Peru teen gets life-saving surgery in Seattle

Peru teen gets life-saving surgery in Seattle »Play Video
SEATTLE - A teenager from Peru needs a life saving surgery that he can't get in his native country.

He can get it here in Seattle, so a non-profit group called Healing the Children brought him here.

Cristian Choccata arrived in Seattle on Wednesday, after more than a dozen hours on planes from Lima.

He's 18, yet small for his age because a tumor the size of a small orange is growing on his pituitary gland, stunting his growth and robbing him of his vision.

Less than 48 hours after landing however, he's in surgery.

The tumor in Cristian's brain would kill him, if not removed. His surgery took place in a state-of-the-art operating room, complete with computers, cameras, large TV monitors, microscopes and a team of professionals to bring it all together.

It even has a portable MRI scanner - one of only about three dozen in the country.

Dr. Marc Mayberg is the neurosurgeon who removed Cristian’s tumor, entirely through his nose.

"Sometimes (the tumor) is a little more difficult to remove if it's fibrous and tough. Today, it was soft and it came out quite easily," Dr. Mayberg said.

Mayberg uses the portable MRI scanner to see deep into the patient's brain during surgery.

"It was very helpful to have the scan during the operation because I was able to see where the remaining tumor was and to get out a little more than I would have otherwise," he said.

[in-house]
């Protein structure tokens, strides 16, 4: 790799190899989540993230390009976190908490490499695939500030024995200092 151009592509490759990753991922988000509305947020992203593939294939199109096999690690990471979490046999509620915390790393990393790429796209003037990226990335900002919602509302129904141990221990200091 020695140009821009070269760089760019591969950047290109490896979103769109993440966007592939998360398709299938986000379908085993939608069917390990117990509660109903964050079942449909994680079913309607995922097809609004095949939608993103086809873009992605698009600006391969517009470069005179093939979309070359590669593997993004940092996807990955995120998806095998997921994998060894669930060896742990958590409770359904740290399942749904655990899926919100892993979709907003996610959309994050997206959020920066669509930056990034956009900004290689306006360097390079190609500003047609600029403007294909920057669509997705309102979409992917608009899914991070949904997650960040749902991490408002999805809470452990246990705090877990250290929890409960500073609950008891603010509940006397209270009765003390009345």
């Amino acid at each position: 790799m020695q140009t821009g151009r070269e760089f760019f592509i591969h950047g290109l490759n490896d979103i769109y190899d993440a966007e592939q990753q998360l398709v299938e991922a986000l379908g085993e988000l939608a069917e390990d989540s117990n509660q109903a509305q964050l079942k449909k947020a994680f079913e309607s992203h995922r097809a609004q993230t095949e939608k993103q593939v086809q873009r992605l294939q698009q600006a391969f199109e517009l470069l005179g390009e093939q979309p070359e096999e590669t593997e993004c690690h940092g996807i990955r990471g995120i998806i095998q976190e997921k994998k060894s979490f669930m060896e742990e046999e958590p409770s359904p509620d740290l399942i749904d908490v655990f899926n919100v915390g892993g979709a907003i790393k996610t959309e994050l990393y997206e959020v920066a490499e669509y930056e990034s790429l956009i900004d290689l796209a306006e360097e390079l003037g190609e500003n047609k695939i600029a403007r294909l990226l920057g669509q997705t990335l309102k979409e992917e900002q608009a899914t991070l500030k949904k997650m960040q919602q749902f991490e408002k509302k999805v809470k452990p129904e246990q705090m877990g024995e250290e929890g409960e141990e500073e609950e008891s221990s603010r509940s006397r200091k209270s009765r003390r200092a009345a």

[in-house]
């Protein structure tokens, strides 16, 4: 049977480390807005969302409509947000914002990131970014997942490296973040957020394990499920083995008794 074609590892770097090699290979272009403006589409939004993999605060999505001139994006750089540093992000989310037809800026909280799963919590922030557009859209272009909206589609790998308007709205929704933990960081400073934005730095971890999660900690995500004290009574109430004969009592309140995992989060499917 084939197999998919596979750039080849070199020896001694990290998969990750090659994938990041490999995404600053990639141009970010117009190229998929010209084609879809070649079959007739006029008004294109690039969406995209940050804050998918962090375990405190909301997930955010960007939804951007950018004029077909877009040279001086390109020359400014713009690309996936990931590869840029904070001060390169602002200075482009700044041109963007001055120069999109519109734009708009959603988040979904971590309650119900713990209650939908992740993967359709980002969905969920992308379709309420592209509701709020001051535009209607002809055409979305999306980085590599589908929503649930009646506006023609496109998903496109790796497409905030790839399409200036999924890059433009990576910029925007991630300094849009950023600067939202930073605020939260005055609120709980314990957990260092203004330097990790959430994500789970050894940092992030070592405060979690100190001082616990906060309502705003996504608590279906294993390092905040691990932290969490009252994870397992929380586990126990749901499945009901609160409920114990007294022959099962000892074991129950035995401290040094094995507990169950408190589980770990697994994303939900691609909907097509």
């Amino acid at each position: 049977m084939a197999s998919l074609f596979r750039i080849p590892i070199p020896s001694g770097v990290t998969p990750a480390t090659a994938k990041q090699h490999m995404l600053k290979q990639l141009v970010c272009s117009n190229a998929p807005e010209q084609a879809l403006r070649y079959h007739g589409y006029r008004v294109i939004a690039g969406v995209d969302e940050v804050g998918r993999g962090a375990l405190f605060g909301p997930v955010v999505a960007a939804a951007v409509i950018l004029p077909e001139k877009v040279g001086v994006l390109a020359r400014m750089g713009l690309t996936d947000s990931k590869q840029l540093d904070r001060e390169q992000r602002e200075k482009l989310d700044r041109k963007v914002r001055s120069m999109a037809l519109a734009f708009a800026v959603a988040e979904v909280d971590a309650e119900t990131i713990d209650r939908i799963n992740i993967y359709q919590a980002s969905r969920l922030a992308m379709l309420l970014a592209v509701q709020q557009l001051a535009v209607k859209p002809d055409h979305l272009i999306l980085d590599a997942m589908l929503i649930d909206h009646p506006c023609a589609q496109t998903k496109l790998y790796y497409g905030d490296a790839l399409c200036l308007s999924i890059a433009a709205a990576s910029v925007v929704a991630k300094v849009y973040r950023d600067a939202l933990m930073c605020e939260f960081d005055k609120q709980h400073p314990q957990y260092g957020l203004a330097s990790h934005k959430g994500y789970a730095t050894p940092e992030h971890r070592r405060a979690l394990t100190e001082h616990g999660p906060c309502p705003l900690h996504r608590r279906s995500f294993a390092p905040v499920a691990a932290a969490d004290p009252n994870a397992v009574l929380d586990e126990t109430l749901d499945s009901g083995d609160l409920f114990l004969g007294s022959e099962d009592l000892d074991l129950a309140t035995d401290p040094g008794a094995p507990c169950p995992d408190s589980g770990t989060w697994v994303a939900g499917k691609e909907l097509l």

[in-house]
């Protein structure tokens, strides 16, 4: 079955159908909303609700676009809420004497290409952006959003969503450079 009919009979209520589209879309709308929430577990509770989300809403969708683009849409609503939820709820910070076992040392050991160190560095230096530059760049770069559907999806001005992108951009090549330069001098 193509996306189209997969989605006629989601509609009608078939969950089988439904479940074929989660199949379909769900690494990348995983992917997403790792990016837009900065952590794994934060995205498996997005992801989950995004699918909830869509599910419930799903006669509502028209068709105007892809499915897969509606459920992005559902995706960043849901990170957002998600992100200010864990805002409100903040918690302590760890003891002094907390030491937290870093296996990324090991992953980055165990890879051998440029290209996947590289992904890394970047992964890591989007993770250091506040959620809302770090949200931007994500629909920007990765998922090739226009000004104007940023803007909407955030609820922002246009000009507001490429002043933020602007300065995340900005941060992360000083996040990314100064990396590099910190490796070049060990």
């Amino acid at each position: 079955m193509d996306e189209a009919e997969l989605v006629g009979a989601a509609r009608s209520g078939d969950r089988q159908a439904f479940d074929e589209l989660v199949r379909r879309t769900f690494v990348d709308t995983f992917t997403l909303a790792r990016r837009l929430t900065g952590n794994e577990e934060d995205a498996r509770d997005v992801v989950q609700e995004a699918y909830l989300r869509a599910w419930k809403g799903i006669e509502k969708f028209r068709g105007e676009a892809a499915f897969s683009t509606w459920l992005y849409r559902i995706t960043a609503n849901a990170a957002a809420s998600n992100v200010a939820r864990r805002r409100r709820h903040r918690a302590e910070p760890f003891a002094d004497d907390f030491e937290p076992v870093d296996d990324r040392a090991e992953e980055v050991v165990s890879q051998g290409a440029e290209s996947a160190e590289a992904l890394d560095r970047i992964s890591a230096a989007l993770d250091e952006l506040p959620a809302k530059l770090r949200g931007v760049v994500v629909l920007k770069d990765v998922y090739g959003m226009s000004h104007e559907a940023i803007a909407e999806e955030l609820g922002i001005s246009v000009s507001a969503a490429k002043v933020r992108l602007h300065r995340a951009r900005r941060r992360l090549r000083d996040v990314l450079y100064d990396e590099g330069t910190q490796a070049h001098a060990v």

The PoleStar MRI includes an entire navigation system. A large microscope and probes use a GPS-like guidance system that shows Dr. Mayberg everything he's doing.

"The scan showed that all of the pressure is removed from his optic nerves, which really was the main objective here," Mayberg said.

That pressure on Cristian's optic nerves had drastically reduced his peripheral vision.

Before the surgery, Dr. Mayberg said Cristian could only see a narrow field right in front of him, but just a matter of hours after the surgery, Cristian can already see much more than he did before surgery.

Cristian's treatment continues with precision radiology, later this month, using the CyberKnife.
Cristian will spend at least 24 hours in the hospital and then be discharged.

He’s staying with a host family in Everett, until doctors clear him to go back home to his family in Peru. His parents, four sisters and a brother, are all waiting for his safe return.

This is the first time Cristian’s ever been away from his family.